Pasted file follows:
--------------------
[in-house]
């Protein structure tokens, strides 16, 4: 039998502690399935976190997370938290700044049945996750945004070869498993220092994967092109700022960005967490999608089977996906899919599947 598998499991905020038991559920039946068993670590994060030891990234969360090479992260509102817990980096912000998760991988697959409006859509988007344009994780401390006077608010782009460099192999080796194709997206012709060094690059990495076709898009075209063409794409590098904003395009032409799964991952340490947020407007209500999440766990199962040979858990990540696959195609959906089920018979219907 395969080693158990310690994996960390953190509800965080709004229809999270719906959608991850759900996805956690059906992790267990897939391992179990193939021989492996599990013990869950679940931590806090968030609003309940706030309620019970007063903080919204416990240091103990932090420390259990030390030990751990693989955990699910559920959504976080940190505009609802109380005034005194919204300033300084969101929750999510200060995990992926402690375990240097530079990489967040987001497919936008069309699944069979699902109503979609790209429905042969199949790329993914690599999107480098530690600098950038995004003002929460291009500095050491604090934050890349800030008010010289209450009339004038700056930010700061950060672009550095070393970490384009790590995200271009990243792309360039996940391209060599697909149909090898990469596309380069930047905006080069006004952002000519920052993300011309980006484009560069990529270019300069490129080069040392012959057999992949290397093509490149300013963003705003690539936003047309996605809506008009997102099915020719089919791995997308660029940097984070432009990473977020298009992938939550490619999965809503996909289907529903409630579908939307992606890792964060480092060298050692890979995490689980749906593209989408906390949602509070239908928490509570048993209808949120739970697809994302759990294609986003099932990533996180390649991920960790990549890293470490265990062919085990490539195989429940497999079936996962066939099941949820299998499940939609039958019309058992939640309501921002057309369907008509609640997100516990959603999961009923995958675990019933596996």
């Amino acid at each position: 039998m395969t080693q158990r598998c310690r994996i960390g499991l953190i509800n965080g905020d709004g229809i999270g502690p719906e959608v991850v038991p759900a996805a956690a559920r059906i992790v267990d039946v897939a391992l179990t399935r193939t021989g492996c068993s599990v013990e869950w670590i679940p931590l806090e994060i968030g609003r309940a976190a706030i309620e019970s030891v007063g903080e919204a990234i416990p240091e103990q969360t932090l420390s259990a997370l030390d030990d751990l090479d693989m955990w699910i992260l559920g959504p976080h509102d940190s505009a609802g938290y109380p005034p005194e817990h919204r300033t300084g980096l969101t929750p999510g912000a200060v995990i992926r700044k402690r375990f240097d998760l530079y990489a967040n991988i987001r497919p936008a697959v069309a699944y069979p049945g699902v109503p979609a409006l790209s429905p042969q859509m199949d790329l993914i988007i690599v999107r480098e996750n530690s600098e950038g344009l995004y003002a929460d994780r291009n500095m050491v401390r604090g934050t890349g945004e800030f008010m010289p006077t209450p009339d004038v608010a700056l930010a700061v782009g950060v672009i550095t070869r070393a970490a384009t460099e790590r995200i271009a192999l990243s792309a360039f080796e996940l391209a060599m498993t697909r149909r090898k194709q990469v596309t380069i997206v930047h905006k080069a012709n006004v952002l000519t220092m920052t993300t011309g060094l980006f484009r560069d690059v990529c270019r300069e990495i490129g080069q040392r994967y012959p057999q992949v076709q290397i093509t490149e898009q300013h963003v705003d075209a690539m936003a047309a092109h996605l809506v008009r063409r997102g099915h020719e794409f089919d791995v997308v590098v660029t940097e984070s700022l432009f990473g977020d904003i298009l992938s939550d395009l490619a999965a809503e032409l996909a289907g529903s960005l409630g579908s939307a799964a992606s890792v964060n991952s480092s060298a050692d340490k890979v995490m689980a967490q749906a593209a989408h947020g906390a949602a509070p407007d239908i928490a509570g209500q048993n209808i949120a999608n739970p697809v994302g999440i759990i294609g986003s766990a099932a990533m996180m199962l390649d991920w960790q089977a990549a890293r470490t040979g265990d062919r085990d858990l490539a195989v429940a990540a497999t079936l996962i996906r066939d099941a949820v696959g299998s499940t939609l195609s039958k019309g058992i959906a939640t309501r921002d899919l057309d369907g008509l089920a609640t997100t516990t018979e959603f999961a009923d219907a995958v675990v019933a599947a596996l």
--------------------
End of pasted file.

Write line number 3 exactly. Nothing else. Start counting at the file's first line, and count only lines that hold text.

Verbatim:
């Amino acid at each position: 039998m395969t080693q158990r598998c310690r994996i960390g499991l953190i509800n965080g905020d709004g229809i999270g502690p719906e959608v991850v038991p759900a996805a956690a559920r059906i992790v267990d039946v897939a391992l179990t399935r193939t021989g492996c068993s599990v013990e869950w670590i679940p931590l806090e994060i968030g609003r309940a976190a706030i309620e019970s030891v007063g903080e919204a990234i416990p240091e103990q969360t932090l420390s259990a997370l030390d030990d751990l090479d693989m955990w699910i992260l559920g959504p976080h509102d940190s505009a609802g938290y109380p005034p005194e817990h919204r300033t300084g980096l969101t929750p999510g912000a200060v995990i992926r700044k402690r375990f240097d998760l530079y990489a967040n991988i987001r497919p936008a697959v069309a699944y069979p049945g699902v109503p979609a409006l790209s429905p042969q859509m199949d790329l993914i988007i690599v999107r480098e996750n530690s600098e950038g344009l995004y003002a929460d994780r291009n500095m050491v401390r604090g934050t890349g945004e800030f008010m010289p006077t209450p009339d004038v608010a700056l930010a700061v782009g950060v672009i550095t070869r070393a970490a384009t460099e790590r995200i271009a192999l990243s792309a360039f080796e996940l391209a060599m498993t697909r149909r090898k194709q990469v596309t380069i997206v930047h905006k080069a012709n006004v952002l000519t220092m920052t993300t011309g060094l980006f484009r560069d690059v990529c270019r300069e990495i490129g080069q040392r994967y012959p057999q992949v076709q290397i093509t490149e898009q300013h963003v705003d075209a690539m936003a047309a092109h996605l809506v008009r063409r997102g099915h020719e794409f089919d791995v997308v590098v660029t940097e984070s700022l432009f990473g977020d904003i298009l992938s939550d395009l490619a999965a809503e032409l996909a289907g529903s960005l409630g579908s939307a799964a992606s890792v964060n991952s480092s060298a050692d340490k890979v995490m689980a967490q749906a593209a989408h947020g906390a949602a509070p407007d239908i928490a509570g209500q048993n209808i949120a999608n739970p697809v994302g999440i759990i294609g986003s766990a099932a990533m996180m199962l390649d991920w960790q089977a990549a890293r470490t040979g265990d062919r085990d858990l490539a195989v429940a990540a497999t079936l996962i996906r066939d099941a949820v696959g299998s499940t939609l195609s039958k019309g058992i959906a939640t309501r921002d899919l057309d369907g008509l089920a609640t997100t516990t018979e959603f999961a009923d219907a995958v675990v019933a599947a596996l």